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Akiq AW, ‘Indonesian Family Portrait Series’, 2016–17. Courtesy the artist

We are riding the bus from Dublin airport into the city. Punctuating my view from the top deck are colourful campaign placards strung at eye height on every lamppost. As we travel through the concentric circles of industrial estates, suburban housing, busy high streets and wealthy neighbourhoods, these placards feel like an unpredictable threat, oscillating between messaging that is gentle and reasonable, and visual and textual material that feels deliberately upsetting and provocative. As we reach the city centre, the placards grow in number, swarming the full height of lampposts and covering the sides of buildings in loud mid-air broadcasts. I had been warned about the aggressive nature of this very public debate but still, the shock of the language and imagery leaves me tenderised. Raw.


I have found myself witness to an excessive number of referenda in recent years: Scotland in 2014, Greece in 2015, and then Scotland again in 2016. While all three would have profound effects on the citizens of the UK, Greece and beyond, none have felt as close to both my own and to thousands—millions—of other women’s biographies, as the Irish referendum this year. This referendum, held on 25th May 2018, was to decide whether the eighth amendment to the Irish constitution, which all but prohibits abortion in Ireland, was to be repealed or remain in place. This momentous opportunity was the reason for my visit to Ireland, so that my partner could cast his vote. It also happened to coincide with the 38th edition of EVA International, Ireland’s biennial of contemporary art, in Limerick. 

While in Ireland, I found I wanted to attend to the ways in which the referendum was composing itself in public space, and to listen carefully to what was being shared in private spaces. These accumulating narratives were at times overwhelming. Winding through the multiple venues of EVA, I found myself drawn to works that echoed my state of sensitivity, works that evoked parallel narratives of bodily autonomy, or lack of. While beyond the walls of the biennial raged a debate in which the female body was being reduced both to a generic body and welcomed into a sense of active collectivity, these works addressed the appropriation of the body for political agendas and ideologies, for national memory and artistic expression.   


Walking along the River Shannon, lazily making her way through the city, we arrive at the first venue, Cleeve’s, a former condensed milk factory. Entering the large quad, ringed by dilapidated industrial buildings, it is strangely easy, on first glance, to overlook ‘Lady Rosa of Luxembourg’ (2001). From her perch on top of a plain-timbered obelisk, an 8ft statue of a woman looks down on us, golden, pregnant-bellied, draped in thin fabric with arms outstretched holding a circular wreath. At the obelisk’s base are capitalised words shouting in French, German and English: LA RÉSISTANCE, LA JUSTICE, LA LIBERTÉ; KITSCH, KULTUR, KAPITAL; WHORE, BITCH, MADONNA.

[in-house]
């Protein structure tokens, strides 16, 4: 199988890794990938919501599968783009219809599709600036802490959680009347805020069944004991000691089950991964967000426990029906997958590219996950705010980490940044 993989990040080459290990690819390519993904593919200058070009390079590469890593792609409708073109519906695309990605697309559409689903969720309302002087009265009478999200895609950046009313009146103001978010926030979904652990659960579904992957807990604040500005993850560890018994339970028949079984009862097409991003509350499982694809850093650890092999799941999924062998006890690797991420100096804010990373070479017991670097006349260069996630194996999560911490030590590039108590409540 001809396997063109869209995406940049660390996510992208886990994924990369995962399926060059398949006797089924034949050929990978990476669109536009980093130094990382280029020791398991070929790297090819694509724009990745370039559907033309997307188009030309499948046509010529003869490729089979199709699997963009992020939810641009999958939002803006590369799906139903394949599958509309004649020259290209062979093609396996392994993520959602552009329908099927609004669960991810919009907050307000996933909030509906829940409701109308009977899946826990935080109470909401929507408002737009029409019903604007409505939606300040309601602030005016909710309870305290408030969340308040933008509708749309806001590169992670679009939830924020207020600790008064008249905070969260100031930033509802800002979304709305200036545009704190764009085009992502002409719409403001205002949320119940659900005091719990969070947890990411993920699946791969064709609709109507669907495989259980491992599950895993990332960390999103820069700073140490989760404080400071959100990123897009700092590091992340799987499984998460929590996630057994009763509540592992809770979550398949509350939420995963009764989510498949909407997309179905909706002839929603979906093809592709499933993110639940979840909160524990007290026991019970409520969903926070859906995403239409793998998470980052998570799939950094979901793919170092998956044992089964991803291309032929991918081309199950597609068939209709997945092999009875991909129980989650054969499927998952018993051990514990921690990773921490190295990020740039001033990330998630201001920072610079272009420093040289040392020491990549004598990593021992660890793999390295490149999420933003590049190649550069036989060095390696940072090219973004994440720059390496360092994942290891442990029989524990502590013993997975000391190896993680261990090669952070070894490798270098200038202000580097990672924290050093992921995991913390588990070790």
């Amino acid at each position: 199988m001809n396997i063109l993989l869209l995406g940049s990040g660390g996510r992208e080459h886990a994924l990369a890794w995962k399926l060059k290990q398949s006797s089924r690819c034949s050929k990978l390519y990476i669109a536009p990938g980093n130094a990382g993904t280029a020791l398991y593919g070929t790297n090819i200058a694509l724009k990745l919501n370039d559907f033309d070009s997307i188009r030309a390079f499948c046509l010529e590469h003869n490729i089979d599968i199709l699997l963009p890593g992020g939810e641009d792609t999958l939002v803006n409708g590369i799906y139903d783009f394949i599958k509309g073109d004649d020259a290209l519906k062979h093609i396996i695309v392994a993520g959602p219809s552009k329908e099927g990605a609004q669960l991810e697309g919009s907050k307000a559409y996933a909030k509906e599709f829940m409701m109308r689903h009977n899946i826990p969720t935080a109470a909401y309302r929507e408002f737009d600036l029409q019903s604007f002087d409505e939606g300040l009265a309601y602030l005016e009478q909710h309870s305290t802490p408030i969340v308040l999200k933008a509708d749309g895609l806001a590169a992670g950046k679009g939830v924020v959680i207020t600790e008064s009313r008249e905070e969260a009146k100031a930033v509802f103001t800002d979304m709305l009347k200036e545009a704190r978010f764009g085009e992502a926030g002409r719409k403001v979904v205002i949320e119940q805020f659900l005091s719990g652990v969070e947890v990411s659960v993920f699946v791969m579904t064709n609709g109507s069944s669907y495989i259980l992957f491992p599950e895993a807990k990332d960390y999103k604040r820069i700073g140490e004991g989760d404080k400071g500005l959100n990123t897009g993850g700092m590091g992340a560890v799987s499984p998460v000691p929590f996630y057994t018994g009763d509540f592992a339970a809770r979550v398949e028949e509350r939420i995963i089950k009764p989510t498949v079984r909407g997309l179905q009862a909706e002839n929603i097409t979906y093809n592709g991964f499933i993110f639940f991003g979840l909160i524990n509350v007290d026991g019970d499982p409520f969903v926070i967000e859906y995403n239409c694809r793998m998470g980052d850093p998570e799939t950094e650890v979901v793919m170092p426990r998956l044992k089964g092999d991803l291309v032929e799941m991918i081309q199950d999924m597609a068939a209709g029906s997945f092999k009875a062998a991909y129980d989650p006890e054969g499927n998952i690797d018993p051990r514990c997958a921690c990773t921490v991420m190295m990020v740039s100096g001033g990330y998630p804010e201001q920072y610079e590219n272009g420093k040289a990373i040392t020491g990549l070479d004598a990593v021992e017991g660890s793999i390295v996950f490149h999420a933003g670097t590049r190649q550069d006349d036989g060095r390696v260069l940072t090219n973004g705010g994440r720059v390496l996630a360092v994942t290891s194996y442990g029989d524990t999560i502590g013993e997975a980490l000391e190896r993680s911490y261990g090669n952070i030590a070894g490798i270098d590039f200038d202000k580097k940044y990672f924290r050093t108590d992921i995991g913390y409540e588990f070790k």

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Sanja Iveković, ‘Lady Rosa of Luxembourg’, 2001. Courtesy the artist

This work by Sanja Iveković was first sited in Constitution Square in Luxembourg in 2001, where it shared the city’s skyline with the monument it mimics—a war memorial popularly known as ‘Gëlle Fra’ (golden lady)The original Golden Lady is a larger-than-life neoclassical Nike—the allegorical figure of victory—first erected in 1923 and later taken down by the Nazis during their occupation to languish, hidden, before being uncovered and resurrected in 1985. Iveković’s replica gives Nike a pregnant belly and is dedicated to Rosa Luxemburg, the writer and activist murdered in 1919.  

The effect that ‘Lady Rosa’ had on her original audience—with responses ranging from outraged, to dismissive and  humorous—is documented by the accompanying contextual material housed in a nearby shed. Protests that verge on the violent are shown alongside a satirical play of two women acting out the statues in dialogue, and an interview with the artist on mainstream TV. Yet, sited by EVA behind the high walls of the old factory on the edge of the city, removed from its site-specificity, the work loses some of its agency. The original installation instigates a dialogue with the history of Luxembourg, it acts a provocative lance to old wounds and a public focus for histories still affecting the present, in the way that much of Iveković’s work ‘drags the specters out into the light and allows us to confront them’ [1]. In Cleeve’s, ‘Lady Rosa’ appears to have become a monument to herself as a work of art, untethered from the time and place from which her power derives.